Embattled St. Louis Cops Air Grievances Over Recent Fatal Shootings

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Image of Vonderitt Myers, who was killed by St. Louis-area police Oct. 8, via @lil_ronny_shaw_head on Instagram.
Image of Vonderitt Myers, who was killed by St. Louis-area police Oct. 8, via @lil_ronny_shaw_head on Instagram.

After nearly two months of civil demonstrations, police in St. Louis communities are tired of looking like the bad guys.

At a press conference on Tuesday, members of the St. Louis Police Officers Association sought to justify the recent shooting of an 18-year-old black man by a white, off-duty police officer, the latest incident in a string of officer-involved shootings that have triggered several mass demonstrations against law enforcement in the metropolitan area.

Police officials released the results of a gunshot residue test conducted on the body of Vonderitt Myers shortly after he was fatally shot by a St. Louis County police officer on Oct. 8. Police claimed shortly after the shooting that Myers had shot at the officer during a foot pursuit, prompting the officer to discharge his weapon more than a dozen times. The residue results showed that Myers had gun power on his right hand consistent with firing a weapon, according to police.

“We’re done, as a police union, standing in the shadows in these cases,” said Jeff Roorda, a spokesperson for the police association. Roorda added that many recent fatal shootings were being tried “in the court of public opinion,” and that police wanted an opportunity to present their version of events in that venue.

Along with the gun residue report, police mentioned a handful of photos that surfaced on social media showing Myers holding several firearms, including one weapon that was identified as a gun similar to one police say they found on Myers’ person after the fatal shooting. Another set of images showed Myers wearing an elephant-shaped medallion that police said they also found on the man’s body after the shooting.

An attorney representing the Myers family confirmed the photos were authentic, but said the images were more than a year old and that “young people do a lot of things on social media that they should not.” The images have since been removed from the social media profile, though copies of the images can be found on other websites.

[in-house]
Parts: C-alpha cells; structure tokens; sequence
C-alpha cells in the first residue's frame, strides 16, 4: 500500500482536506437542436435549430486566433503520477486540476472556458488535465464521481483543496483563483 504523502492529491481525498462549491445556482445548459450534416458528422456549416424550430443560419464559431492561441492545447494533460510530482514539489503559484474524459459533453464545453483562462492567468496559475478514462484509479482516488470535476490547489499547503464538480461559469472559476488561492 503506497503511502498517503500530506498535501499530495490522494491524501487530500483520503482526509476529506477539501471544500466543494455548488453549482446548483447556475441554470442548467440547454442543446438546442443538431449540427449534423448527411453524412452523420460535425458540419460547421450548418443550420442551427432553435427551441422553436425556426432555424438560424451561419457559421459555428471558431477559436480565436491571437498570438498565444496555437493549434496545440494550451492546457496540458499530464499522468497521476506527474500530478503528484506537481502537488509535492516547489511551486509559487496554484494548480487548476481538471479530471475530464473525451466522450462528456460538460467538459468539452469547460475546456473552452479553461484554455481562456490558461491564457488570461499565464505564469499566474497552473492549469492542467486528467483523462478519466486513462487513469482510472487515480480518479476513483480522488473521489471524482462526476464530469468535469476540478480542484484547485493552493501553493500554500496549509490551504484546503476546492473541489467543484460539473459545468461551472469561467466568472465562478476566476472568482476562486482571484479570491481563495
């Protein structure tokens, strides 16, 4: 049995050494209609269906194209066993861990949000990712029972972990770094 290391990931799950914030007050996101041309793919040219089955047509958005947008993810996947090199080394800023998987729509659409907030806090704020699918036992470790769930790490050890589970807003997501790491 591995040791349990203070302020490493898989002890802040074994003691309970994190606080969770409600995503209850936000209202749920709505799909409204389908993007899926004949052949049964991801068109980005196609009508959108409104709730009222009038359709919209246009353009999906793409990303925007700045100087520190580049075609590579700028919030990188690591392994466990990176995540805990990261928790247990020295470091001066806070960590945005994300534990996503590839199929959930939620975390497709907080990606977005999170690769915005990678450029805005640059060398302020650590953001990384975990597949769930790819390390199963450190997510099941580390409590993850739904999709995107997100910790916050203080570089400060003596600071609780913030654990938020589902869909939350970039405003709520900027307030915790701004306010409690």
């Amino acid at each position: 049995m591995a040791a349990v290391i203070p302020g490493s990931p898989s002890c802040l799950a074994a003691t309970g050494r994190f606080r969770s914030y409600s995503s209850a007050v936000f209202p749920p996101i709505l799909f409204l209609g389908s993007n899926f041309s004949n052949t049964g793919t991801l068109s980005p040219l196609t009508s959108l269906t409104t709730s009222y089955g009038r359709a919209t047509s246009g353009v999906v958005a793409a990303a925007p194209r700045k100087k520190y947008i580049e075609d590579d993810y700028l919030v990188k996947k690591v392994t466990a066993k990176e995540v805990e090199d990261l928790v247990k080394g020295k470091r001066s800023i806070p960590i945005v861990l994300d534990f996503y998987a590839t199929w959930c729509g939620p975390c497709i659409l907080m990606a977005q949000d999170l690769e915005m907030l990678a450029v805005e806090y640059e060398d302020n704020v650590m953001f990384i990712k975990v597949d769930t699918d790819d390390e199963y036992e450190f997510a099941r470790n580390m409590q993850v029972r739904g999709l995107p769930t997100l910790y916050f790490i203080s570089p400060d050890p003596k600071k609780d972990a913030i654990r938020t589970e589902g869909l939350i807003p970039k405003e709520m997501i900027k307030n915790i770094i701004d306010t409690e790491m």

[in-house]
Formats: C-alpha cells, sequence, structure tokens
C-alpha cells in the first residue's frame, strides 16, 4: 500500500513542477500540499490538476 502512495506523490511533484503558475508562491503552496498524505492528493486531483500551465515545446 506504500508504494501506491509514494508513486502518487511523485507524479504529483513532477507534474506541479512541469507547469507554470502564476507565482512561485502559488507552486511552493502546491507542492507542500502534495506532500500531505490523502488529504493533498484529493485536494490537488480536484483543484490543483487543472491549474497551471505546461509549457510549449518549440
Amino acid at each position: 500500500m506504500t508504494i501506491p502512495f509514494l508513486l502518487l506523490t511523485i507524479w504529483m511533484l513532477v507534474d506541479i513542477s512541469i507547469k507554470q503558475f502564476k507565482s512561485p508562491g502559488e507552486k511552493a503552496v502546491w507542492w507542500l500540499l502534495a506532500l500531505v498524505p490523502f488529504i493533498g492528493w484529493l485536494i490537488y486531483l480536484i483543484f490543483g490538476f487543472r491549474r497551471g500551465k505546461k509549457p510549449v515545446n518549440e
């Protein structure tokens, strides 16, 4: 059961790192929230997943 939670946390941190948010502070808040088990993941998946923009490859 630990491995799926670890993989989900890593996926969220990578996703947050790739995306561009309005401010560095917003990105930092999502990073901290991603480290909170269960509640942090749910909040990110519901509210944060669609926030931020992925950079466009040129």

Myers family attorney Jerryl Christmas called for an outside agency to investigate the shooting, saying relatives want a “full and fair” examination of the events.

“The information should be coming from the police department,” Christmas said. “Why are we getting information from the police union? All of this stuff adds to the distrust in the community.”

According to police, the off-duty officer engaged in a foot pursuit of Myers after spotting the man and two others with what he thought might have been a weapon. Police say Myers shot at the officer several times; the officer, who has still not been identified, returned fire.

Family members dispute these events, saying the gun Myers was believed to be holding was actually a sandwich that had been purchased at a convenience store earlier in the evening. Surveillance footage released by the store to the St. Louis Post-Dispatch confirmed Myers purchased a sandwich that night.

The shooting reignited protests in the St. Louis community. Many activists drew parallels between Myers’ death and that of Michael Brown, a black teenager who was fatally shot by a white police officer two months ago in nearby Ferguson. Activists also criticized the release of Myers’ criminal record, comparing it to the release of a surveillance tape that purported to show Brown engaged in a strong-armed robbery at a convenience store minutes before he was shot.

Roorda defended the quick release of information in the Myers case, saying the evidence was made public in an attempt to “restore confidence in the police department.”

Matthew Keys is a contributing journalist for TheBlot Magazine

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